These changes are quite attractive because the IRA reduces the energy efficiency standard from 50% to 25% while increasing the deduction amount from $1.88 per square foot to $5 per square foot.

Alternative deduction for energy-efficient retrofit property

Effective January 1, 2023, taxpayers may elect to take an alternate deduction under §179D(f) for installing energy-efficient equipment in a building that has been altered, improved, modified, remodeled, or renovated under a qualified retrofit plan. A plan is a qualified retrofit plan if it reduces the building’s energy use intensity by at least 25%. The qualified professional preparing the plan must certify that the equipment installed is an energy-efficient retrofit building property, the building’s energy usage intensity, and the building’s energy usage intensity a year after the completion of the plan. The building subject to the retrofit must be located in the United States and placed in service at least five years before the creation of the qualified retrofit plan.

§48 Business Energy Tax Credit (“Energy Tax Credit”)

If you are not eligible for the §179D deduction because your building is less than four stories high or your building doesn’t meet the requirements for the alternative deduction for energy efficient retrofit property, you may want to consider another option, such as the §48 energy tax credit. Like §179D deductions, the credit is available to both residential and commercial building owners.

Businesses may claim a federal tax credit for investment in the following energy properties:

  1. Solar property
  2. Geothermal property
  3. Qualified fuel cell property
  4. Microturbine power plants
  5. Combined heat and power system property
  6. Qualified small wind energy property
  7. Waste energy recovery property
  8. Energy storage technology placed in service after 2022
  9. Qualified biogas property placed in service after 2022
  10. Microgrid controllers placed in service after 2022
  11. Interconnection property placed in service after 2022

The credit is generally equal to a percentage of the taxpayer’s basis in the qualified energy property. For properties placed in service after 2021 (or after 2022 as indicated above), the base percentage is 2% for qualified microturbine power plants; and 6% for all other types of qualified energy properties.

Taxpayers who had begun construction projects before January 29, 2023, could multiply the credit by five. For example, a 6% credit would automatically be increased to 30% if the construction had begun before January 29, 2023. Taxpayers who haven’t begun construction before January 29, 2023, could multiply the credit by five if they satisfy the one megawatt or prevailing wage and apprenticeship requirements.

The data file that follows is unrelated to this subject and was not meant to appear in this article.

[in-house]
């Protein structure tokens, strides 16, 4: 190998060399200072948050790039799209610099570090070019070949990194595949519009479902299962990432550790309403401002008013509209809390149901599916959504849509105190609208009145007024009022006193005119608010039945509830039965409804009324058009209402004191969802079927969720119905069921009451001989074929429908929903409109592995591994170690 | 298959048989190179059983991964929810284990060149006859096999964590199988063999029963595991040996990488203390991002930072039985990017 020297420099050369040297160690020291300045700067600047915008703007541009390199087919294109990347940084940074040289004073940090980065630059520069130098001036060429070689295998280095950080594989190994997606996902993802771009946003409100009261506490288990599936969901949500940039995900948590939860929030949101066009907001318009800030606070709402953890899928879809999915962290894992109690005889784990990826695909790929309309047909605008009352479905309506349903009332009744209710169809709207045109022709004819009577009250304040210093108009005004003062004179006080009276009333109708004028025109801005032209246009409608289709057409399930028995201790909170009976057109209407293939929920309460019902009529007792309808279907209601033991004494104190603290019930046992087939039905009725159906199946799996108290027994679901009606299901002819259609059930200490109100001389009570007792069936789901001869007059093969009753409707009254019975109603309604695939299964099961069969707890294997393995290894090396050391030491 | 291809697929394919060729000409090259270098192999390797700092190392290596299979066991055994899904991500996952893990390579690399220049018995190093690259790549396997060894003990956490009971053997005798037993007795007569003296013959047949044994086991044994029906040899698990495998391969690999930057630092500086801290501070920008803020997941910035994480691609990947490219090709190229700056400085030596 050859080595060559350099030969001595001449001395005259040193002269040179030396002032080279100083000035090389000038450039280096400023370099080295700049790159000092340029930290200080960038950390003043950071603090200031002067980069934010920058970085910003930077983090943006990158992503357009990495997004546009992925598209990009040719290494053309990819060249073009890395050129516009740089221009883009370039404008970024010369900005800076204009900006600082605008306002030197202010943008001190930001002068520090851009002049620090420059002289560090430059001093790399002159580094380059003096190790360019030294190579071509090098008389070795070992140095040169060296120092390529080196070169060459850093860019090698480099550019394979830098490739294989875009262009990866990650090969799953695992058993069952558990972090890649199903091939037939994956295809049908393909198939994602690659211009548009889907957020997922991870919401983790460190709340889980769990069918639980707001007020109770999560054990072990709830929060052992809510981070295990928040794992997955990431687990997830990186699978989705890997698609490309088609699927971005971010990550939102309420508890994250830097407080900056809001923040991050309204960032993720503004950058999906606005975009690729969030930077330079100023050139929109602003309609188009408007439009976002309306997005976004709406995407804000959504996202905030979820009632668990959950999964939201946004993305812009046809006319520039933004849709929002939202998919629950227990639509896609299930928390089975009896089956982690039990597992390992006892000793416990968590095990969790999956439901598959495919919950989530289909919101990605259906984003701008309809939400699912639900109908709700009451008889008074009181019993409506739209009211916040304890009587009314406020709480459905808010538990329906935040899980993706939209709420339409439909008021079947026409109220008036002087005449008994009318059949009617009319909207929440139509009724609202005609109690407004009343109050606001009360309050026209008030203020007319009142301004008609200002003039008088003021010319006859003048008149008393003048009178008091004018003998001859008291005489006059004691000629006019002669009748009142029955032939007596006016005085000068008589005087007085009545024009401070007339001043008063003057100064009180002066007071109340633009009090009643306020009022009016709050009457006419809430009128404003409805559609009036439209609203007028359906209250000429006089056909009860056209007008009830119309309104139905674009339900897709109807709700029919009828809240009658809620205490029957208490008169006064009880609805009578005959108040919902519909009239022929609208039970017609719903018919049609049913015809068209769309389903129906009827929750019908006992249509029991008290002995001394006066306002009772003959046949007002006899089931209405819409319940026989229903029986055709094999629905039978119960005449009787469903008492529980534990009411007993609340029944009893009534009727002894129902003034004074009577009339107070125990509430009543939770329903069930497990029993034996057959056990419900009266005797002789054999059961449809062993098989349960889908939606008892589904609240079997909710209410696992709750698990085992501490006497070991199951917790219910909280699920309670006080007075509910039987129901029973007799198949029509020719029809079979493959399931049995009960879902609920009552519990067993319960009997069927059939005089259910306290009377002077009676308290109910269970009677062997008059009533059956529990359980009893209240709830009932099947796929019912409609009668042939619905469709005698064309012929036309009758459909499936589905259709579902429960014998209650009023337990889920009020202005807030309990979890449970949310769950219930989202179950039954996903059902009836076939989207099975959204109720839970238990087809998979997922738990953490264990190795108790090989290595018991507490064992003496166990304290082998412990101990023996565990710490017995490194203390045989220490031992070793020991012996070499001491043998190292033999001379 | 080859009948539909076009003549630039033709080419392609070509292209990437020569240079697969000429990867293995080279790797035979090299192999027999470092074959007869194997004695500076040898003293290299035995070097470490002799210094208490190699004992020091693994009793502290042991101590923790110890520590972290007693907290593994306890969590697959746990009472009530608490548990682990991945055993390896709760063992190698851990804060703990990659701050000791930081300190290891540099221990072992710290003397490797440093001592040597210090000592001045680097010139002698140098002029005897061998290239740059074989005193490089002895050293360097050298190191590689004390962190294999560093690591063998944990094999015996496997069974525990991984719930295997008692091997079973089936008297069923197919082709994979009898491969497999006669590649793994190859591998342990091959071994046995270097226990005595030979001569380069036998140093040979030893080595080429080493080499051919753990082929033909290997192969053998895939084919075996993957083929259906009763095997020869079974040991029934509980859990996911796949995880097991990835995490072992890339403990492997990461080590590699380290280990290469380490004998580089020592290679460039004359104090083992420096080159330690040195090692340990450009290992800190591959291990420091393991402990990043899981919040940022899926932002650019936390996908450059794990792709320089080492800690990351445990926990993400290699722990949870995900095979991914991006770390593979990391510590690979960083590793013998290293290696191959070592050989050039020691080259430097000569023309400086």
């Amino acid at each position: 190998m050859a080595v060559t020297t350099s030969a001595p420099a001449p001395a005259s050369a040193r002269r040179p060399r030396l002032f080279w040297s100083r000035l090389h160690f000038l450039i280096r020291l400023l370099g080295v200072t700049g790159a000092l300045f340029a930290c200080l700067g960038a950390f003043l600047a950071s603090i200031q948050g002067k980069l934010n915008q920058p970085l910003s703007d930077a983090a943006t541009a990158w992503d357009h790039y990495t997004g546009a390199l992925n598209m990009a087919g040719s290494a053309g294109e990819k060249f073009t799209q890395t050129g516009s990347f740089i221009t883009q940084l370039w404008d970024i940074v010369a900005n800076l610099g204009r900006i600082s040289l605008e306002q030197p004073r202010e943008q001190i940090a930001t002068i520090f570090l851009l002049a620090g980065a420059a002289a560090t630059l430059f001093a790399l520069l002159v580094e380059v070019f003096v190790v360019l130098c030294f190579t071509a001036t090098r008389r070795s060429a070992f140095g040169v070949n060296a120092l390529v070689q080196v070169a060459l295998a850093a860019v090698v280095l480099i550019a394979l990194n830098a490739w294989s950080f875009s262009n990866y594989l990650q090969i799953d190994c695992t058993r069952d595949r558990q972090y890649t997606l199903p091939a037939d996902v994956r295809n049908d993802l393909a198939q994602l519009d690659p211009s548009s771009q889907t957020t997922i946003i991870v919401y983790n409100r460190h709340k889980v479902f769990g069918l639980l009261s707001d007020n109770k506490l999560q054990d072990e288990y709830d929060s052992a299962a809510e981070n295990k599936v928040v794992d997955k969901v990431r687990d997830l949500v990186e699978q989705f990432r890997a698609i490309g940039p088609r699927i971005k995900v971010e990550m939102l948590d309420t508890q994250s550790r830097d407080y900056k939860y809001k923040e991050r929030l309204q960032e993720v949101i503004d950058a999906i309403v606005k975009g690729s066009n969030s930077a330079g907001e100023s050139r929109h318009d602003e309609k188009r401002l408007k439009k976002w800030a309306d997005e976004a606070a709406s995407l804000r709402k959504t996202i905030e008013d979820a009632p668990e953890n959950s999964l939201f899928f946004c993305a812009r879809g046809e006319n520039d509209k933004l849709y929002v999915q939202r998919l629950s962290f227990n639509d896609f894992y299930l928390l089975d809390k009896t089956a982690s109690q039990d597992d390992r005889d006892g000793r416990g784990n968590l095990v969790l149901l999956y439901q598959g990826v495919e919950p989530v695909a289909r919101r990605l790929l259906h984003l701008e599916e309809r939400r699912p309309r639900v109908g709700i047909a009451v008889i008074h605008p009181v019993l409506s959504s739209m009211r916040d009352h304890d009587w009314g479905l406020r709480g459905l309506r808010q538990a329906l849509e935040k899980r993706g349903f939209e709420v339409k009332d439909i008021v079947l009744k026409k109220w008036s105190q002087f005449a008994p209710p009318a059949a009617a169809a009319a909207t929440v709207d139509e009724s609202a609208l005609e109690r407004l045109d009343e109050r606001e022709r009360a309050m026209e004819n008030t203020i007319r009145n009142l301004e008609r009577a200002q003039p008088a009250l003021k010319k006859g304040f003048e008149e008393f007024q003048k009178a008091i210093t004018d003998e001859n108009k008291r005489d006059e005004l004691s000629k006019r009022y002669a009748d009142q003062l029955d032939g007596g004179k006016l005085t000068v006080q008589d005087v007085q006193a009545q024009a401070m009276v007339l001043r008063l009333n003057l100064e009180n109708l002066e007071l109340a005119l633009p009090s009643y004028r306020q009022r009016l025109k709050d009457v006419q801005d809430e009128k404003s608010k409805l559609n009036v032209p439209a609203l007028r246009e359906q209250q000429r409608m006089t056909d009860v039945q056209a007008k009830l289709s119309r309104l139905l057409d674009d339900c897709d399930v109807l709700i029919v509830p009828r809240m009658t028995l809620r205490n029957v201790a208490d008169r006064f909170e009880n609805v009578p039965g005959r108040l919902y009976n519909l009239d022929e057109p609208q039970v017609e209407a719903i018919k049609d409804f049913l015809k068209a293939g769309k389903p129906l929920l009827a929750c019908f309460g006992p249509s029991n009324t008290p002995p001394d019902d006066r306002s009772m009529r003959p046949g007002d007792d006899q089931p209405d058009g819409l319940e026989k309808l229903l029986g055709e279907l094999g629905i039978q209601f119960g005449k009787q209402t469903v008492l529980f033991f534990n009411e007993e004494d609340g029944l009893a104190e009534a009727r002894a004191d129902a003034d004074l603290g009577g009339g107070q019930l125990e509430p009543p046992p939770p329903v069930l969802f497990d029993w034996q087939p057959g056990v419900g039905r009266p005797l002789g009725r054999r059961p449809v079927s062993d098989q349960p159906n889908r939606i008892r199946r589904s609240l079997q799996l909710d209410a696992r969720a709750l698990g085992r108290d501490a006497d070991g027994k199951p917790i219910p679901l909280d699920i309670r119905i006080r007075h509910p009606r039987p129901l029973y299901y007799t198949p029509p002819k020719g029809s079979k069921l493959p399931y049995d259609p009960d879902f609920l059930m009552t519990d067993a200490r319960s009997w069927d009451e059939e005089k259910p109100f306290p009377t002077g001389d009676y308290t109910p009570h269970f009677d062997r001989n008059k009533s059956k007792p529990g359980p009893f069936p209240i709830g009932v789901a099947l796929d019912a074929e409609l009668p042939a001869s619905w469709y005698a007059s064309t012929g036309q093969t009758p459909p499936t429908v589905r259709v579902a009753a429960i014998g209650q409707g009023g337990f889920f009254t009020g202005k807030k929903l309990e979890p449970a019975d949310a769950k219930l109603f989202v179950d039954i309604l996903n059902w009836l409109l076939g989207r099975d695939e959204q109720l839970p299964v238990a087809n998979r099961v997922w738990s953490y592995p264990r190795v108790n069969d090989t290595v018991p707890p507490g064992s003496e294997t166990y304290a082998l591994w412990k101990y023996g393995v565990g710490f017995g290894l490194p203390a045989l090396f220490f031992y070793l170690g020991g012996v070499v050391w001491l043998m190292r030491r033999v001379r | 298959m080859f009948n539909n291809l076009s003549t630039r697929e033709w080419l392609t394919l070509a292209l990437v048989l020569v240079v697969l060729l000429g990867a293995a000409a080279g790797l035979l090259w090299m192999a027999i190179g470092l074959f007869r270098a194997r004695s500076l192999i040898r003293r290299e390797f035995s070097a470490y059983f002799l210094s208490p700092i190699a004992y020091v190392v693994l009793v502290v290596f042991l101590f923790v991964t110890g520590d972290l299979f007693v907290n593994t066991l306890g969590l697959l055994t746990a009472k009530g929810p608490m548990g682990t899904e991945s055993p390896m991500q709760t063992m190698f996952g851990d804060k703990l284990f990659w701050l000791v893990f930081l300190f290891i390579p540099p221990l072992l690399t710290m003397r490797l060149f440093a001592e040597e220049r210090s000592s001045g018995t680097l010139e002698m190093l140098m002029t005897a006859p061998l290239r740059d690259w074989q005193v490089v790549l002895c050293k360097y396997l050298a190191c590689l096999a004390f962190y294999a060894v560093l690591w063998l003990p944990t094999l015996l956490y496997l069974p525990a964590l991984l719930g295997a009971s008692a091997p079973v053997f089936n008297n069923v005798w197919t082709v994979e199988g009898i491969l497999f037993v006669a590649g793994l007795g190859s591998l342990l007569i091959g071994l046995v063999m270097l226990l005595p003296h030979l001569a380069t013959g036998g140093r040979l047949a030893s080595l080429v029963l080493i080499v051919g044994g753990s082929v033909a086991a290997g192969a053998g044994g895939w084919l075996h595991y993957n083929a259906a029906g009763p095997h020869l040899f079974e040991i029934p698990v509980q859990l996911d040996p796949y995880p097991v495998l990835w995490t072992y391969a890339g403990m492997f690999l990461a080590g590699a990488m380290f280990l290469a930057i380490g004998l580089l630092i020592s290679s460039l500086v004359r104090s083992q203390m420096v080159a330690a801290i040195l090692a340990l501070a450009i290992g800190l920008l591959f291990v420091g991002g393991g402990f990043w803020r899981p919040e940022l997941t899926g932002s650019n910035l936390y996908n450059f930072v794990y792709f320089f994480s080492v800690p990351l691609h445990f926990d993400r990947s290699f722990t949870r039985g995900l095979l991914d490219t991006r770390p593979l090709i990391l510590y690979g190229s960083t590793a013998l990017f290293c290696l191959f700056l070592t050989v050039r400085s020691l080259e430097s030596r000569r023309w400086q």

Too good to be true? Wait, there is more. In certain situations, you can increase the credit to 70% using bonus credits. These stackable bonuses are the 10% domestic content bonus, 10% “Energy Community” bonus, and 10% bonus for low-income communities, or 20% bonus for affordable housing and low-income economic benefit projects.

If you are not able to use all these credits, no worries. The IRA allows you to make an election to transfer all or a portion of the energy tax credits to an unrelated taxpayer as long as the amount paid as consideration is:

  1. In cash
  2. Excluded from the transferor’s gross income
  3. Not deductible by the transferee for federal tax purposes

New § 48E tax credit – Clean Electricity Investment Tax Credit

Projects that commence construction on or after January 1, 2025, are not eligible for the energy tax credit but may be eligible for a new tax credit, the Clean Electricity Investment Tax Credit (§ 48E). The credit amount is generally calculated like an energy tax credit and will be phased out as the U.S. meets greenhouse gas emission reduction targets. When greenhouse gas emissions in the US are equal to or less than 25% of the 2022 level, construction projects beginning in the year following this achievement can apply the full amount of the credit. However, for projects started in the second year following the target being met, the tax credit will be worth 75% of what it would otherwise be. Projects commenced in the third year will receive a credit worth 50%, and all projects commenced after then will not be eligible for a tax credit.

Given these significant tax benefits, there are plenty of reasons to go GREEN. Are you ready?